Rhizomes 5-8 mm diam.; scales longer than internodes, disintegrating to fibers. Culms cylindric, 1.5-2.5 m × 4-8 mm. Leaves basal; sheaths often separating from culm, resembling blade, sometimes reddish proximally, front membranous-translucent, splitting, and delicately pinnate-fibrillose, orifice adaxially deeply V-shaped; ligules entire, 1 mm; blades 1-2, thinly C-shaped to thin and dorsiventrally flat in cross section, much shorter to longer than sheath, distal blade to 220 × 5 mm. Inflorescences 2× branched, open, plano- to concavo-convex, to 9 cm; proximal bract usually erect, thickly C-shaped to subterete in cross section, 1-15 cm, margins often scabridulous. Spikelets 5-30, solitary or rarely 2 together, 5-15 × 3-4 mm; scales light orange-brown to nearly colorless, usually obscurely lineolate-spotted, midribs often greenish, ovate-oblong, 3-4 × 1.5 mm, sparsely reddish- or straw-colored-scabrous distally on awn, sometimes midrib, and rarely adjacent parts of sides, margins ciliate, hairs contorted, flanks veinless, apex obtuse, notch 0.5 mm deep, awn straight to slightly contorted, 0.3-1 mm. Flowers: perianth members 4(-5), brown, bristlelike, equaling achene body or adaxial and abaxial much shorter, sparsely retrorsely spinulose; anthers 2 mm; styles 3-fid. Achenes dark gray-brown, compressed-trigonous, obovoid, 2.2-3.2 × 1.4-1.9 mm; beak 0.3-1 mm. 2n = 38. Fruiting summer. Fresh, often calcareous marshes and lakes, often emergent in water to 1.5 m; 10-500(-2000) m; Alta., Man., Ont., Que.; Calif., Idaho, Ill., Iowa, Kans., Mass., Mich., Minn., Mo., Mont., Nebr., N.Y., N.Dak., Okla., Oreg., Pa., S.Dak., Vt., Wis., Wyo. Schoenoplectus heterochaetus hybridizes with S. acutus and S. tabernaemontani (see comment under 1. S. tabernaemontani). The Michigan record is dubious, the Oregon record is from 1895, and reports from Washington are apparently based on misidentified specimens. Some specimens from scattered localities in Eurasia may be Schoenoplectus heterochaetus. Schoenoplectus lacustris (Linnaeus) Palla, of Eurasia, was collected near Camden, New Jersey, in 1889 and 1891; it now appears to be extirpated. It is also in cultivation in North America and should be sought. It is similar to S. heterochaetus, from which it differs in its often clustered spikelets, six long perianth bristles, and ability to form submerged ribbon-leaved forms, especially in flowing water in streams. 2n = 42. Schoenoplectus lacustris hybridizes in Europe with S. tabernaemontani and S. triqueter.
Perennial herb with 5 - 8 mm wide rhizomes, colonial 1.5 - 2.5 m tall Leaves: basal. Sheaths usually separating from culm and resembling a blade, sometimes reddish basally, deeply V-shaped at the mouth, the fronts membranous, translucent, and splitting, bearing pinnate fibers. Ligules 1 mm long, membranous. Blades one to two, to 22 cm long and 5 mm wide, shorter or longer than sheath, thinly C-shaped in cross-section to flat. Inflorescence: composed of five to thirty spikelets, terminal, branched, open, to 9 cm long, subtended by bracts. Lowest bract leaf-like, often upright, 1 - 15 cm long, thickly C-shaped to nearly circular in cross-section. Flowers: minute, subtended by a floral scale, lacking sepals and petals, bearing four or five bristles. Bristles brown, more or less equal to achene body, strap-like, bearing a few small spines. Stamens three, exserted. Anthers 2 mm long. Pistil one. Style linear, three-cleft. Fruit: a one-seeded achene, dark grayish brown, 2 - 3 mm long (including beak), 1.5 - 2 mm wide, reverse egg-shaped, beaked, three-sided and compressed. Culm: stout, 1.5 - 2.5 m long, 4 - 8 mm wide, circular in cross-section, solid, internally spongy with air cavities. Spikelets: solitary or occasionally in clusters of two, 0.5 - 1.5 cm long, 3 - 4 mm wide, circular in cross-section, with eight or more floral scales. Floral scales spirally arranged, tawny to almost colorless with a greenish midrib and tiny reddish brown lines or spots, 3 - 4 mm long, to 1.5 mm wide, narrowly egg-shaped with a rounded and notched apex, awned, minutely hairy-fringed.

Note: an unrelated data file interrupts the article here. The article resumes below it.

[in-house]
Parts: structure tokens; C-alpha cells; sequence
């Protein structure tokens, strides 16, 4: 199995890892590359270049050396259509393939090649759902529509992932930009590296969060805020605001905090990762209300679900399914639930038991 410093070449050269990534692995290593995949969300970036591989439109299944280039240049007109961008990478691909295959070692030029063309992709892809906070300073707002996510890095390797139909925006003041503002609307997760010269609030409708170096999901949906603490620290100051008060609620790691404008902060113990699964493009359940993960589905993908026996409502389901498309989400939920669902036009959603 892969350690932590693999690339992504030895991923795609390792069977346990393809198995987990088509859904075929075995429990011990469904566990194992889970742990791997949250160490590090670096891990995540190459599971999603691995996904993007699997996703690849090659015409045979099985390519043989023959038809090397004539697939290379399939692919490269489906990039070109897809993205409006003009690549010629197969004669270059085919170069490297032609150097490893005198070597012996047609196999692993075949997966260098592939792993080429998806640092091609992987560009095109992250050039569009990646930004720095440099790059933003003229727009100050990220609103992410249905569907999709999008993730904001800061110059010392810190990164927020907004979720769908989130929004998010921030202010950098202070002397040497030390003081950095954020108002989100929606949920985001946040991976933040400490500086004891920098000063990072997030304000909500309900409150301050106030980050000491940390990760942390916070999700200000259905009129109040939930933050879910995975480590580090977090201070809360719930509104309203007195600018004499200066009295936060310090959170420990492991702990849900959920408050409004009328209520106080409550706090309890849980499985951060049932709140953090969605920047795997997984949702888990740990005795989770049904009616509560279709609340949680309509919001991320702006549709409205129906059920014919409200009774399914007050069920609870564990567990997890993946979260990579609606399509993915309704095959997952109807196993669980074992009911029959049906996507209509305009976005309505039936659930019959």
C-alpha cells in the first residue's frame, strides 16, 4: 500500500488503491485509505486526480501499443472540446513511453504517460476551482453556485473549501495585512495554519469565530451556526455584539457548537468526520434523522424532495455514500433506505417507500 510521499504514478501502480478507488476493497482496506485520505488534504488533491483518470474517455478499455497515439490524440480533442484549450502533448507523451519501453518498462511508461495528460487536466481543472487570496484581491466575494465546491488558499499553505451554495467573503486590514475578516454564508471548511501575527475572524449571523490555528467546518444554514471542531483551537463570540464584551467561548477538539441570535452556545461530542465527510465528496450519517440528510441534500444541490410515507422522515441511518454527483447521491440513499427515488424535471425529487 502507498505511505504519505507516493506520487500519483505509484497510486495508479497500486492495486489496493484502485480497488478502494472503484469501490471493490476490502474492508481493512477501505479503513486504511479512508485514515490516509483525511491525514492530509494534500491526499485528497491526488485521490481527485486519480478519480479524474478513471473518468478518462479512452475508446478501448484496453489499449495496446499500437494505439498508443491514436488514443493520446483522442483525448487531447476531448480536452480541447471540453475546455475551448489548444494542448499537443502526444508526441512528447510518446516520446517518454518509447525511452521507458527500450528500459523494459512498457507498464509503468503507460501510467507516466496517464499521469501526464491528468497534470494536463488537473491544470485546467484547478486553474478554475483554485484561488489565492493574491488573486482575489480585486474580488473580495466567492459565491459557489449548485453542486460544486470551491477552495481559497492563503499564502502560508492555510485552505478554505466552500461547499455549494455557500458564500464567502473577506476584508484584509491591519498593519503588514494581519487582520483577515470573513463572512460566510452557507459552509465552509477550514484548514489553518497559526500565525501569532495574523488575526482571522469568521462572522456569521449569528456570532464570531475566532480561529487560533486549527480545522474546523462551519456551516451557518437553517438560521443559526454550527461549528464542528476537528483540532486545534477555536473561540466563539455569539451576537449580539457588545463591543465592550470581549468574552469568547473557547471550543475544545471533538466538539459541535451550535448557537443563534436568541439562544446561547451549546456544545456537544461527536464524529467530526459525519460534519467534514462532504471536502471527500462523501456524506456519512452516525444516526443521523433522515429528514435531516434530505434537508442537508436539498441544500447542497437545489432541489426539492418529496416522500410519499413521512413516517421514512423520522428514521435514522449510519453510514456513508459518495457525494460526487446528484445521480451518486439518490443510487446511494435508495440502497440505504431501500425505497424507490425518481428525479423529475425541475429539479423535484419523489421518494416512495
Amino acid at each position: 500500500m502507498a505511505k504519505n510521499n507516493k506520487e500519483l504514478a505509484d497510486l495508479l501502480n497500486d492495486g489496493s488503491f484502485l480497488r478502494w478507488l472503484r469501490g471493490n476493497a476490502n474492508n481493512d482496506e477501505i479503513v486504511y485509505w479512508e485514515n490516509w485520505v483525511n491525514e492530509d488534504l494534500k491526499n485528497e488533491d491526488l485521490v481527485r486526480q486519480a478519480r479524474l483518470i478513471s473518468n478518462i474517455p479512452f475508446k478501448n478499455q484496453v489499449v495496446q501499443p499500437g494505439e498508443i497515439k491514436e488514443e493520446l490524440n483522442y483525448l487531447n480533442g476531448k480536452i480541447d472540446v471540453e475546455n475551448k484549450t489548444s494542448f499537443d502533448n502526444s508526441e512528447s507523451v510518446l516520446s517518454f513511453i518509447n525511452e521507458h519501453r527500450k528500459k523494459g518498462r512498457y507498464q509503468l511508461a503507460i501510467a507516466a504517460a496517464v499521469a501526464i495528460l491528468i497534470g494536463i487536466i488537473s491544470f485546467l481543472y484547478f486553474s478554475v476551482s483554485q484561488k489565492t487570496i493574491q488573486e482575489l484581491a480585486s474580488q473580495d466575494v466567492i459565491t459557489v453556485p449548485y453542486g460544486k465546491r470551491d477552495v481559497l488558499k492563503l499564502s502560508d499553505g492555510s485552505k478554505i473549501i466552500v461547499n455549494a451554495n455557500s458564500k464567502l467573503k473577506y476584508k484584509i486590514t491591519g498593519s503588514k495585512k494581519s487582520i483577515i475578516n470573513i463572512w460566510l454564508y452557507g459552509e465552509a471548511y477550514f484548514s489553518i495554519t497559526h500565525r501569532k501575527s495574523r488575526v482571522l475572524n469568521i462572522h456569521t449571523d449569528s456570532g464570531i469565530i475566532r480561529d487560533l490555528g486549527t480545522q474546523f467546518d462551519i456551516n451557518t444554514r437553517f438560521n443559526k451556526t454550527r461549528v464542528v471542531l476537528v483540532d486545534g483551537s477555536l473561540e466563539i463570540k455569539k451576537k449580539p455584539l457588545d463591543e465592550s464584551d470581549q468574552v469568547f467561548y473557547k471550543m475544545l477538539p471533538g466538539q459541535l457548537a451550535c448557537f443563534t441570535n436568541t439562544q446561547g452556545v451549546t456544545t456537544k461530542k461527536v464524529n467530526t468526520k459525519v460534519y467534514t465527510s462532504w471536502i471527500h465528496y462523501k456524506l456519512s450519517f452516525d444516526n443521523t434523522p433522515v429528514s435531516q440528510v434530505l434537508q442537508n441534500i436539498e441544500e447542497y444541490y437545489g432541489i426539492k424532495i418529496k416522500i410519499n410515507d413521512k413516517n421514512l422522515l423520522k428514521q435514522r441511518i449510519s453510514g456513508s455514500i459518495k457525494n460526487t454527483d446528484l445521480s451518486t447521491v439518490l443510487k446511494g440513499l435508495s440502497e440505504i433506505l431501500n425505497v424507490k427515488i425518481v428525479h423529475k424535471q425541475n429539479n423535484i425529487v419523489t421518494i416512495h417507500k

Similar species: No information at this time.
Flowering: July to September
Habitat and ecology: Rare in the Chicago Region. Found along shores and in marshes.
Occurence in the Chicago region: native
Etymology: Schoenoplectus comes from the Greek words schoinos, meaning rush or reed, and plectos, meaning twisted, plaited, or woven, referring to the use of the culms for making useful objects. Heterochaetus comes from the Greek words heteros, meaning varied, and chaete, meaning "long flowing hair."
Much like S. acutus; stems hard but more slender; infl notably looser and laxer, most or all of the spikelets individually pedicellate; spikes light to medium brown, the scales with short, red-brown striolae on a usually tawny background; most or all of the fls tricarpellate, the style trifid, the achene unequally trigonous; 2n=38. Margins of freshwater lakes and streams; Mass. and Que., w. to Wash. and Oreg., and s. in the plains region to Okla. and n. Tex. Not common. Fr June-Aug. (Schoenoplectus h.)
Gleason, Henry A. & Cronquist, Arthur J. 1991. Manual of vascular plants of northeastern United States and adjacent Canada. lxxv + 910 pp.